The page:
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Adirondack Council Supports Governor, Park Agency Decision to go Slow on Boreas Ponds Classification, Wilderness Expansion

For more information:
John F. Sheehan
518-432-1770 (ofc)
518-441-1340 (cell) 

FOR IMMEDIATE RELEASE: Friday, November 3, 2017

 

ALBANY, N.Y. – The Adirondack Council said today it supports a decision by Gov. Andrew M. Cuomo's Adirondack Park Agency to further delay the release of its final recommendation to classify Boreas Ponds and tens of thousands of acres of other newly acquired public lands adjacent to the High Peaks Wilderness Area.

"We stand with the Governor’s decision to let the APA take the time it needs to get the Boreas classification right,” said Adirondack Council Executive Director William C. Janeway.  “We have waited many years for the state to acquire and protect these amazing lands and waters.  We can wait a little longer to decide how they are going to be managed.

“There is no need to rush,” Janeway said.  “Doing it right is better than doing it fast.”

Janeway noted that the Adirondack Council and its partners in the BeWildNY Coalition had urged the Governor to classify as motor-free Wilderness the northern two-thirds of the 20,500-acre Boreas Ponds tract in North Hudson, as well as most of the McIntyre East, MacIntyre West, and Open Space Institute tracts in Newcomb and the entire Casey Brook tract in North Hudson.

The result would be an expanded High Peaks Wilderness Area spanning more than 280,000 acres.  The new wilderness would contain the state’s tallest mountains and some of its wildest rivers, including the headwaters to the Hudson River.  It would be equal in size to Rocky Mountain National Park or Mount Rainier National Park, and would be twice the size of Zion National Park.  Lands and waters that have been closed to the public for more than 150 years would be open and accessible.

Details of the Wilderness expansion plan are available at www.BeWildNY.org

Until the Governor accepts a final recommendation from the APA on classification of the new tracts, most of the lands that were recommended for classification as motor-free wilderness – the highest level of protection available – will be managed as wilderness.

“The Park Agency’s decision to take its time may relieve some of the pressure to accommodate intensive recreation at Boreas Ponds or on any of these tracts,” Janeway said. “Over time, advocates for motorized access will see that these lands will attract new visitors who want to explore wilderness.

“The Governor has said he wants to leave the Adirondacks better than he found them, for our children.  We applaud that desire and want to help him achieve it.

“Governor Cuomo's historic investments in Adirondack wilderness and vibrant communities are threatened by proposals for public motorized and mechanized recreation on and around the sensitive Boreas Ponds.  They are also threatened by oil train junkyards and Trump administration roll-backs of protections against acid rain, soot and smog.  We stand with the Governor in opposition to all of these threats.”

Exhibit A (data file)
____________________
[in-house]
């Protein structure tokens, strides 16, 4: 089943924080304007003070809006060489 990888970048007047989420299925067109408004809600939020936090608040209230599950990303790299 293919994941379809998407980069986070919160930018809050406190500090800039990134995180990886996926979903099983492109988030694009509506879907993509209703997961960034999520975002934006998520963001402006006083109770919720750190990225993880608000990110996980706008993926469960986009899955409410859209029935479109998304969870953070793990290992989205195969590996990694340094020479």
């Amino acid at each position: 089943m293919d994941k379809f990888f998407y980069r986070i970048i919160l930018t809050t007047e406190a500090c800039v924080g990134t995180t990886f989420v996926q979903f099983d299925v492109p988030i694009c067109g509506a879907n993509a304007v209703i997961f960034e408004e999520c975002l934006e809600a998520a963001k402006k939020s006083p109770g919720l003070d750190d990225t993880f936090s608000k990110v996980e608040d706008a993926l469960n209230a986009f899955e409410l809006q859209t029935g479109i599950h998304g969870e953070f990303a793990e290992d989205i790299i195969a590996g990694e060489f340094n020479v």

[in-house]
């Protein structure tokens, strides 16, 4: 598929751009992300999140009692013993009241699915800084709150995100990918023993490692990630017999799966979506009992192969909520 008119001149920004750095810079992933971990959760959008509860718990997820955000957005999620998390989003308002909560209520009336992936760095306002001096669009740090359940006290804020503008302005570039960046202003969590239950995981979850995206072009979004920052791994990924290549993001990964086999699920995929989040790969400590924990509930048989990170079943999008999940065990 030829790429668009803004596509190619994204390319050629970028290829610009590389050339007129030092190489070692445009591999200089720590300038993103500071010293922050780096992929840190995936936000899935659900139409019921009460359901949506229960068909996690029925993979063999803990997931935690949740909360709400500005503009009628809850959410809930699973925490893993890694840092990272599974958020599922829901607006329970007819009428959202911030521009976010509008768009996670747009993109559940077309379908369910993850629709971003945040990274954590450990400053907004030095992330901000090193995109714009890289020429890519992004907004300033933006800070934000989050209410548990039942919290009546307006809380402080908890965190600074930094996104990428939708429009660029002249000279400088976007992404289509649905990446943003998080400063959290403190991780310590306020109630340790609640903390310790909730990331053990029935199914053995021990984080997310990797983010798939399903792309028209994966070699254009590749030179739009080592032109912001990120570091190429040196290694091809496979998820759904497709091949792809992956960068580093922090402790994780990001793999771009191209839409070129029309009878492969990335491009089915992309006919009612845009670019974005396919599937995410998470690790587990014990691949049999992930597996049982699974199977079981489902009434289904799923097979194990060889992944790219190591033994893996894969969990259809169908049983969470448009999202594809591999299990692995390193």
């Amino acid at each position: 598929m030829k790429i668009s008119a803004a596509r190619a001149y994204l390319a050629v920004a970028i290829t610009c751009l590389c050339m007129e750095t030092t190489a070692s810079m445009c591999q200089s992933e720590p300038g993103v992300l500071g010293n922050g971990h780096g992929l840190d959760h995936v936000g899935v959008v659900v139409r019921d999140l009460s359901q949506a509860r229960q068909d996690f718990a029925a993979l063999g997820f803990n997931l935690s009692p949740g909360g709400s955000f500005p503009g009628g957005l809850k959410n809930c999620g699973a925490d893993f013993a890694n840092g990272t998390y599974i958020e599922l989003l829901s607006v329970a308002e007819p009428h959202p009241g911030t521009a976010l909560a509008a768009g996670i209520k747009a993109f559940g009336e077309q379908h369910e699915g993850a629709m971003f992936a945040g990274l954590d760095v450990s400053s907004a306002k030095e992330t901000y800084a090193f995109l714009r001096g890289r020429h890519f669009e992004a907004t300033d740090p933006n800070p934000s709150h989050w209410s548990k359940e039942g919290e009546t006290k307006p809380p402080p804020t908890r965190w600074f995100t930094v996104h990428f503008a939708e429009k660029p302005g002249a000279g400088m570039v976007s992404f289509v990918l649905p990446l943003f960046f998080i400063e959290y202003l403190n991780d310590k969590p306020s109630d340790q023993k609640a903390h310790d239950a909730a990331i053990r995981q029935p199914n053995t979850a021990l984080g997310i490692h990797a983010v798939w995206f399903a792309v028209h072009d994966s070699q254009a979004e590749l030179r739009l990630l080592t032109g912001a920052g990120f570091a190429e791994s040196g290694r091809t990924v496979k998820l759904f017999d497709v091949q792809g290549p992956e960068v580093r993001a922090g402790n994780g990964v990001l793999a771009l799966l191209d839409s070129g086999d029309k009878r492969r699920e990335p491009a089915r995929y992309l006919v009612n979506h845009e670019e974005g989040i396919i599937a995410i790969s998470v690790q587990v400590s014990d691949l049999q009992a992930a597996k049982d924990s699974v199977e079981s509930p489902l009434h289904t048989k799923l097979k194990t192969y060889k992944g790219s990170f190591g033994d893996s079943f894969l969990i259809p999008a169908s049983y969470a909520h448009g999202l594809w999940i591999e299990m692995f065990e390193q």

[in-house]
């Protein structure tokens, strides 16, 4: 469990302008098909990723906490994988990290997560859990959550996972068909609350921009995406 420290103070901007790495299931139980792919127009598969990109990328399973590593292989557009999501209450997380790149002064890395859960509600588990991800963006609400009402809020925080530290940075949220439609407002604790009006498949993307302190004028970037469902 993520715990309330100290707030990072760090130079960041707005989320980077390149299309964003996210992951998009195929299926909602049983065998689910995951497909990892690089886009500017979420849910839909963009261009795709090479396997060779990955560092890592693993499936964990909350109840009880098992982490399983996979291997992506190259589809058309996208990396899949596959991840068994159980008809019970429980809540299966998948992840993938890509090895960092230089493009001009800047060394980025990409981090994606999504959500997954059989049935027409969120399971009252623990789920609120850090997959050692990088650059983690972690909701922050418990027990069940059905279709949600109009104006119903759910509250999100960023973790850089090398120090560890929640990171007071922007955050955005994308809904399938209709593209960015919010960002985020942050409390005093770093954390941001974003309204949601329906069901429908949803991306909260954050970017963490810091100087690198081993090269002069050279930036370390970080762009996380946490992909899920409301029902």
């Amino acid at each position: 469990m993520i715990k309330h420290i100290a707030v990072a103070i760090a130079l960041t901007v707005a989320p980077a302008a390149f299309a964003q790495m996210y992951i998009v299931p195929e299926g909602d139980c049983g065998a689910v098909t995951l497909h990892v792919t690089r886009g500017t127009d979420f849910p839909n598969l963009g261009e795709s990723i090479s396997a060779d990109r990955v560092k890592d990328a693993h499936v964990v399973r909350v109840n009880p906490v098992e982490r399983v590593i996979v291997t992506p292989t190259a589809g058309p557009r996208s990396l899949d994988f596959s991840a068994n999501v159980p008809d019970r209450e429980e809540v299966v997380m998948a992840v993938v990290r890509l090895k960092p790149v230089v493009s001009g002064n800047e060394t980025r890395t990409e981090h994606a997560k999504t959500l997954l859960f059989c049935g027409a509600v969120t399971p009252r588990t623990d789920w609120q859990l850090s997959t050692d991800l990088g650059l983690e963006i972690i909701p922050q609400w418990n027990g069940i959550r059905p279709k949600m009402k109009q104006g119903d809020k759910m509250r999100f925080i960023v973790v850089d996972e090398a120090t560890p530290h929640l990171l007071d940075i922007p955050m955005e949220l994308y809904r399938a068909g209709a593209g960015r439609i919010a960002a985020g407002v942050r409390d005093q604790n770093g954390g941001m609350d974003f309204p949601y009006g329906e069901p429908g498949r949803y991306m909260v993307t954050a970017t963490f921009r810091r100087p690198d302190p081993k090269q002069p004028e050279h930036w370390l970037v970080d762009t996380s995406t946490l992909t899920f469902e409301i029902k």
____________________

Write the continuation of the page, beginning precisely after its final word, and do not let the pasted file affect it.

The APA told Politico on November 2 that it would not hold a discussion or vote on the Boreas Ponds classification or others at its monthly meeting on November 16 and 17.  The agency had previously said it expected to make a final recommendation in the fall.  Its final meeting before winter is slated for December 14 and 15.

“If the Governor's APA follows the science, the law, public opinion, and the state's progressive environmental traditions, the Adirondack Council stands ready to applaud,” said Janeway.  “Wilderness and communities win if the Governor listens to the 12 daily newspaper editorials from Upstate New York that supported the classification compromise advanced by the Adirondack Council, the BeWildNY Coalition and others.  We thank the tens of thousands of people who have spoken up in support of Adirondack Wilderness."

The BeWildNY Coalition believes the expansion of the High Peaks Wilderness Area will help to relieve some of the hiking and camping pressure on the most popular and overcrowded trails to the state’s tallest mountains.  By creating easier starting points and new areas to explore on the southern flanks of the wilderness, some of the current traffic in Keene Valley and around the Village of Lake Placid would shift. 

This, in turn, would help the economies of North Hudson and Newcomb, whose distance from the most popular wilderness area in the Northeast left them out of the economic opportunities that have lifted the economies of the towns of Keene and North Elba (Lake Placid), Janeway explained.

The Adirondack Council is a privately funded not-for-profit organization whose mission is to ensure the ecological integrity and wild character of the Adirondack Park.  The Council envisions a Park comprised of core wilderness areas, surrounded by farms and working forests, as well as vibrant, local communities. 

The Council carries out its mission through research, education, advocacy and legal action.  Adirondack Council members live in all 50 United States.

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